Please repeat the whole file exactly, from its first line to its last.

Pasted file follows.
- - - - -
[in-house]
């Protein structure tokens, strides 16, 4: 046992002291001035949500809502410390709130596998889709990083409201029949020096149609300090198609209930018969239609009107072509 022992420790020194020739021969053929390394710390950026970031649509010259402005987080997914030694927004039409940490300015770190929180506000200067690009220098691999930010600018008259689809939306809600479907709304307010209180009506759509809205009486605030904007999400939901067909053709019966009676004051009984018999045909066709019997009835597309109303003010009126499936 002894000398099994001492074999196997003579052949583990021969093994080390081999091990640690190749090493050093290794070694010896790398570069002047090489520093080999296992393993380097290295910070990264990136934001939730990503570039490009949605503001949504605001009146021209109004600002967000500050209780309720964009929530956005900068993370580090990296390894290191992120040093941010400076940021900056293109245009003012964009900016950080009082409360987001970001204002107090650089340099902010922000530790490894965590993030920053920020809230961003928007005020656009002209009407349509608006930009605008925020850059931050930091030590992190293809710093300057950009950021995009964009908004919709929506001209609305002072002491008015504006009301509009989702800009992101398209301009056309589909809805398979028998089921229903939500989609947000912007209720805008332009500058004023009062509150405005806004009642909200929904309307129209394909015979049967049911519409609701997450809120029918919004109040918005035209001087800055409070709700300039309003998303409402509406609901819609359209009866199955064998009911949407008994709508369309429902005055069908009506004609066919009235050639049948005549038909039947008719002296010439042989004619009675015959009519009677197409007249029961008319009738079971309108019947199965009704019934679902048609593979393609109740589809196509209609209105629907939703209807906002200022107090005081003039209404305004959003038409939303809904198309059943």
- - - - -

[in-house]
């Protein structure tokens, strides 16, 4: 046992002291001035949500809502410390709130596998889709990083409201029949020096149609300090198609209930018969239609009107072509 022992420790020194020739021969053929390394710390950026970031649509010259402005987080997914030694927004039409940490300015770190929180506000200067690009220098691999930010600018008259689809939306809600479907709304307010209180009506759509809205009486605030904007999400939901067909053709019966009676004051009984018999045909066709019997009835597309109303003010009126499936 002894000398099994001492074999196997003579052949583990021969093994080390081999091990640690190749090493050093290794070694010896790398570069002047090489520093080999296992393993380097290295910070990264990136934001939730990503570039490009949605503001949504605001009146021209109004600002967000500050209780309720964009929530956005900068993370580090990296390894290191992120040093941010400076940021900056293109245009003012964009900016950080009082409360987001970001204002107090650089340099902010922000530790490894965590993030920053920020809230961003928007005020656009002209009407349509608006930009605008925020850059931050930091030590992190293809710093300057950009950021995009964009908004919709929506001209609305002072002491008015504006009301509009989702800009992101398209301009056309589909809805398979028998089921229903939500989609947000912007209720805008332009500058004023009062509150405005806004009642909200929904309307129209394909015979049967049911519409609701997450809120029918919004109040918005035209001087800055409070709700300039309003998303409402509406609901819609359209009866199955064998009911949407008994709508369309429902005055069908009506004609066919009235050639049948005549038909039947008719002296010439042989004619009675015959009519009677197409007249029961008319009738079971309108019947199965009704019934679902048609593979393609109740589809196509209609209105629907939703209807906002200022107090005081003039209404305004959003038409939303809904198309059943």